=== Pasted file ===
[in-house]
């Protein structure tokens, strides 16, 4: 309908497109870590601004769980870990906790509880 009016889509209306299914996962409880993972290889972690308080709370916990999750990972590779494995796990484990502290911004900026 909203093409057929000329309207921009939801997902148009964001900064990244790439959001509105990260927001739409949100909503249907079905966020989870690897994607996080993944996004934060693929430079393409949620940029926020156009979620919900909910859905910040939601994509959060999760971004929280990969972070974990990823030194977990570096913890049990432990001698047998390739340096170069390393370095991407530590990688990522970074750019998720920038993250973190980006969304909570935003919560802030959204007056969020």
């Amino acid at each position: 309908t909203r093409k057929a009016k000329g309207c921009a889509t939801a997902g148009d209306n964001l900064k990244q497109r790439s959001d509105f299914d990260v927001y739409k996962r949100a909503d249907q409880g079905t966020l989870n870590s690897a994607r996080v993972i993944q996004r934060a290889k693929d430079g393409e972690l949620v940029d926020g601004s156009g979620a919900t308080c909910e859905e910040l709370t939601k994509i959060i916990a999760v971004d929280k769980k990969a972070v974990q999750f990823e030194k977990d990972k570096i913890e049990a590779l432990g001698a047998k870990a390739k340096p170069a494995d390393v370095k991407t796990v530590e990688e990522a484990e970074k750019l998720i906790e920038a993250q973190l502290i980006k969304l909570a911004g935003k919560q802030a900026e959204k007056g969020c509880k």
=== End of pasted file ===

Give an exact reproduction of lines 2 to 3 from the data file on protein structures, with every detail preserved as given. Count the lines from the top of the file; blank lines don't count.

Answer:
């Protein structure tokens, strides 16, 4: 309908497109870590601004769980870990906790509880 009016889509209306299914996962409880993972290889972690308080709370916990999750990972590779494995796990484990502290911004900026 909203093409057929000329309207921009939801997902148009964001900064990244790439959001509105990260927001739409949100909503249907079905966020989870690897994607996080993944996004934060693929430079393409949620940029926020156009979620919900909910859905910040939601994509959060999760971004929280990969972070974990990823030194977990570096913890049990432990001698047998390739340096170069390393370095991407530590990688990522970074750019998720920038993250973190980006969304909570935003919560802030959204007056969020």
């Amino acid at each position: 309908t909203r093409k057929a009016k000329g309207c921009a889509t939801a997902g148009d209306n964001l900064k990244q497109r790439s959001d509105f299914d990260v927001y739409k996962r949100a909503d249907q409880g079905t966020l989870n870590s690897a994607r996080v993972i993944q996004r934060a290889k693929d430079g393409e972690l949620v940029d926020g601004s156009g979620a919900t308080c909910e859905e910040l709370t939601k994509i959060i916990a999760v971004d929280k769980k990969a972070v974990q999750f990823e030194k977990d990972k570096i913890e049990a590779l432990g001698a047998k870990a390739k340096p170069a494995d390393v370095k991407t796990v530590e990688e990522a484990e970074k750019l998720i906790e920038a993250q973190l502290i980006k969304l909570a911004g935003k919560q802030a900026e959204k007056g969020c509880k």